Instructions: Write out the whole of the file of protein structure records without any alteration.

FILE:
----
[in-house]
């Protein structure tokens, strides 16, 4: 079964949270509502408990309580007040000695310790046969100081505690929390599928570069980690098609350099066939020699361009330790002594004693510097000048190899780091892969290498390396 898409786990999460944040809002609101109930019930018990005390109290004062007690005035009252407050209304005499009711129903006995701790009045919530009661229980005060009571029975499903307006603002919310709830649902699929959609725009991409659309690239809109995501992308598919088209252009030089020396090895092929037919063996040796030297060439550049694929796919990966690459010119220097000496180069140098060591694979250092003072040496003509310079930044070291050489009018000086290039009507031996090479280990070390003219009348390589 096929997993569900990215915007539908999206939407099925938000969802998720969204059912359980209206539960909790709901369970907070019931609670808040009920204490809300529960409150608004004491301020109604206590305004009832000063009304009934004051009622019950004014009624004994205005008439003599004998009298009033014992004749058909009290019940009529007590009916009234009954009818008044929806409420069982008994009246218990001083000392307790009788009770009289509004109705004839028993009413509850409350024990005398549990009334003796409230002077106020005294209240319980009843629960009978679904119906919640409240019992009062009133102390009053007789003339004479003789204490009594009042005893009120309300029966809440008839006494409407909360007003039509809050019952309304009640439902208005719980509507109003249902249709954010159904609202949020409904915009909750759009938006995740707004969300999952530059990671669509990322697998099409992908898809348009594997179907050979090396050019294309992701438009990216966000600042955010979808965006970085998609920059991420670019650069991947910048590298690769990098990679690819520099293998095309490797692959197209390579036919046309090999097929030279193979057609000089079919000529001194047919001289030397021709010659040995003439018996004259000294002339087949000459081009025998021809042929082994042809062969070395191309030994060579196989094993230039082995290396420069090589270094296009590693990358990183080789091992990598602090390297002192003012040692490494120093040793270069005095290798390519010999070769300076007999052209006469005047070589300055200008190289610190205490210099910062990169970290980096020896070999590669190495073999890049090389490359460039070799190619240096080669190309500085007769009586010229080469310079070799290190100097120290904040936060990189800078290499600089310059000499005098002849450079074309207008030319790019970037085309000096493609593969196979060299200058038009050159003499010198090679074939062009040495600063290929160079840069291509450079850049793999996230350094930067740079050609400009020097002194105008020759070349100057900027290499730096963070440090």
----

[in-house]
């Protein structure tokens, strides 16, 4: 079964949270509502408990309580007040000695310790046969100081505690929390599928570069980690098609350099066939020699361009330790002594004693510097000048190899780091892969290498390396 898409786990999460944040809002609101109930019930018990005390109290004062007690005035009252407050209304005499009711129903006995701790009045919530009661229980005060009571029975499903307006603002919310709830649902699929959609725009991409659309690239809109995501992308598919088209252009030089020396090895092929037919063996040796030297060439550049694929796919990966690459010119220097000496180069140098060591694979250092003072040496003509310079930044070291050489009018000086290039009507031996090479280990070390003219009348390589 096929997993569900990215915007539908999206939407099925938000969802998720969204059912359980209206539960909790709901369970907070019931609670808040009920204490809300529960409150608004004491301020109604206590305004009832000063009304009934004051009622019950004014009624004994205005008439003599004998009298009033014992004749058909009290019940009529007590009916009234009954009818008044929806409420069982008994009246218990001083000392307790009788009770009289509004109705004839028993009413509850409350024990005398549990009334003796409230002077106020005294209240319980009843629960009978679904119906919640409240019992009062009133102390009053007789003339004479003789204490009594009042005893009120309300029966809440008839006494409407909360007003039509809050019952309304009640439902208005719980509507109003249902249709954010159904609202949020409904915009909750759009938006995740707004969300999952530059990671669509990322697998099409992908898809348009594997179907050979090396050019294309992701438009990216966000600042955010979808965006970085998609920059991420670019650069991947910048590298690769990098990679690819520099293998095309490797692959197209390579036919046309090999097929030279193979057609000089079919000529001194047919001289030397021709010659040995003439018996004259000294002339087949000459081009025998021809042929082994042809062969070395191309030994060579196989094993230039082995290396420069090589270094296009590693990358990183080789091992990598602090390297002192003012040692490494120093040793270069005095290798390519010999070769300076007999052209006469005047070589300055200008190289610190205490210099910062990169970290980096020896070999590669190495073999890049090389490359460039070799190619240096080669190309500085007769009586010229080469310079070799290190100097120290904040936060990189800078290499600089310059000499005098002849450079074309207008030319790019970037085309000096493609593969196979060299200058038009050159003499010198090679074939062009040495600063290929160079840069291509450079850049793999996230350094930067740079050609400009020097002194105008020759070349100057900027290499730096963070440090």